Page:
Medical Information on the Internet
This is the VOA Special English DEVELOPMENT REPORT.
Six major publishers have announced an agreement to provide developing countries with medical publications on the Internet computer system. The agreement includes about one-thousand of the top medical publications in the world. Some of the six publishers also plan to place medical books on the Internet in a similar way.
The World Health Organization asked the publishers to take the action so doctors and researchers in poor countries could improve health care in their nations. The agreement is expected to help at least six-hundred institutions in one-hundred developing countries. These include universities, medical schools, hospitals and research centers. The program also includes teaching people how to find the medical information using a computer. It will go into effect in January.
Scientific magazines have published medical research for more than fifty years. But many medical schools in developing countries cannot get the publications. One W-H-O official says most American medical schools get one-thousand or more publications. Most medical schools in developing countries get fewer than one-hundred.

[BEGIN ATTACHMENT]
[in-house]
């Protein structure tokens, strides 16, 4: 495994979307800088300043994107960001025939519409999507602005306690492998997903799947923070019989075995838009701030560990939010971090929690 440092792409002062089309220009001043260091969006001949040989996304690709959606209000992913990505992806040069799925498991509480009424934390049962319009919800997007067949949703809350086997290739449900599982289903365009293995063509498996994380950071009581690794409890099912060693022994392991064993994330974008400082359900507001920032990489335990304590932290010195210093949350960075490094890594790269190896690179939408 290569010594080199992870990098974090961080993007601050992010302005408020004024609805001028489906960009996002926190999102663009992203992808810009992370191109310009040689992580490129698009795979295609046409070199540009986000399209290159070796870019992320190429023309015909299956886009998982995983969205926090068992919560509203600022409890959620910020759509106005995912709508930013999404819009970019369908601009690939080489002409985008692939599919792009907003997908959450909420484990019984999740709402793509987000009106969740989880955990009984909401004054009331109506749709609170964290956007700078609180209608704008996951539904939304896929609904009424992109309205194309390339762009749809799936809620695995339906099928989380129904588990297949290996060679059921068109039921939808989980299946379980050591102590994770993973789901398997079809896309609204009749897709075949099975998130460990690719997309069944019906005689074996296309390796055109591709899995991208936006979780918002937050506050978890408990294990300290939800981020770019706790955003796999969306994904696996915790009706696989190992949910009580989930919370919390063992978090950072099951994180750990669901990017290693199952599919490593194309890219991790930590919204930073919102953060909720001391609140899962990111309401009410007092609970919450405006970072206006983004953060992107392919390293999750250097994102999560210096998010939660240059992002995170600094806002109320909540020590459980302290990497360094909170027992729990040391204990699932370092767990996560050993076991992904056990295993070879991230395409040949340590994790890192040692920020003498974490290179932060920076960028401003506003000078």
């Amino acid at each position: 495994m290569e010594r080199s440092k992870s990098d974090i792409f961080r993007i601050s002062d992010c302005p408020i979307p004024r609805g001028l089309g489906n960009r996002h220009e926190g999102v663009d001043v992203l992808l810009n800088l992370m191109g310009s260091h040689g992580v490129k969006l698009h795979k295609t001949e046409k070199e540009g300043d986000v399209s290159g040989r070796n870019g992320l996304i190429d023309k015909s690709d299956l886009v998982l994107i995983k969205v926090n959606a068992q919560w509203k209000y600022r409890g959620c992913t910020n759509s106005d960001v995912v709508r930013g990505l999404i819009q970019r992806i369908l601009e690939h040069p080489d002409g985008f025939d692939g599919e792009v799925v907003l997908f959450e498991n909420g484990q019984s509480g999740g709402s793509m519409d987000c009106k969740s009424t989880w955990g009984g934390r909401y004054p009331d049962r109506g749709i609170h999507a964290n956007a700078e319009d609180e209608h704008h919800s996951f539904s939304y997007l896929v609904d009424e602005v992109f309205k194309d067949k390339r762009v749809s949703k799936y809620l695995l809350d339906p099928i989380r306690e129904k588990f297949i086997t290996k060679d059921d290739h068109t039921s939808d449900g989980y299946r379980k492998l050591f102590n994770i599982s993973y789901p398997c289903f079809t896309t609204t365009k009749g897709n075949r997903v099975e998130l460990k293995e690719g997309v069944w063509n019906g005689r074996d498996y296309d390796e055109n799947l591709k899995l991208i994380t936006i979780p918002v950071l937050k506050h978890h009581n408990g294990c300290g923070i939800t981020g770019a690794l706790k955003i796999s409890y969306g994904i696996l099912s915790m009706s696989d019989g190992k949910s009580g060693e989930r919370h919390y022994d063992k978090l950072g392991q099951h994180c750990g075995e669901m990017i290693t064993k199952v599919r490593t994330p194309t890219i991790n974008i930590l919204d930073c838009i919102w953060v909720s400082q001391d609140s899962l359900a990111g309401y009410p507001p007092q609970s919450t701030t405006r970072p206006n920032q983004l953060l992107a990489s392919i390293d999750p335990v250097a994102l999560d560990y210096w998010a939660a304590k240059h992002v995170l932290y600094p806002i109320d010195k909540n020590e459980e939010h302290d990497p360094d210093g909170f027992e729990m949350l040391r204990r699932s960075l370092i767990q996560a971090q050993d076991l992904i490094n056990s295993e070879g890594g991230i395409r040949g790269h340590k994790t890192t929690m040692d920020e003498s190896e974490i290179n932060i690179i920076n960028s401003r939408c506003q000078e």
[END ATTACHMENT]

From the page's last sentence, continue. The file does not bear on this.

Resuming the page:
One reason is cost. Most scientific publications cost between two-hundred and one-thousand-five-hundred dollars a year. Some cost even more. An extreme example is the magazine "Brain Research." It costs seventeen-thousand dollars a year. It is among the publications included under the new agreement. More than sixty of the poorest countries will receive the publications on the Internet for free. More than thirty other countries will pay a reduced cost for the scientific magazines.
The publications will be on the Internet in a special place being created by the W-H-O. It will guarantee security and provide search tools. The W-H-O also is concerned that some countries still will not be able to get the information because they do not have computers. Officials say they are working on a plan to solve that problem. They plan to ask technology companies for help in providing more computers for researchers in developing countries.
W-H-O director Gro Harlem Brundtland says the agreement is the biggest step ever taken to equalize health information among rich and poor countries.
This VOA Special English DEVELOPMENT REPORT was written by Nancy Steinbach.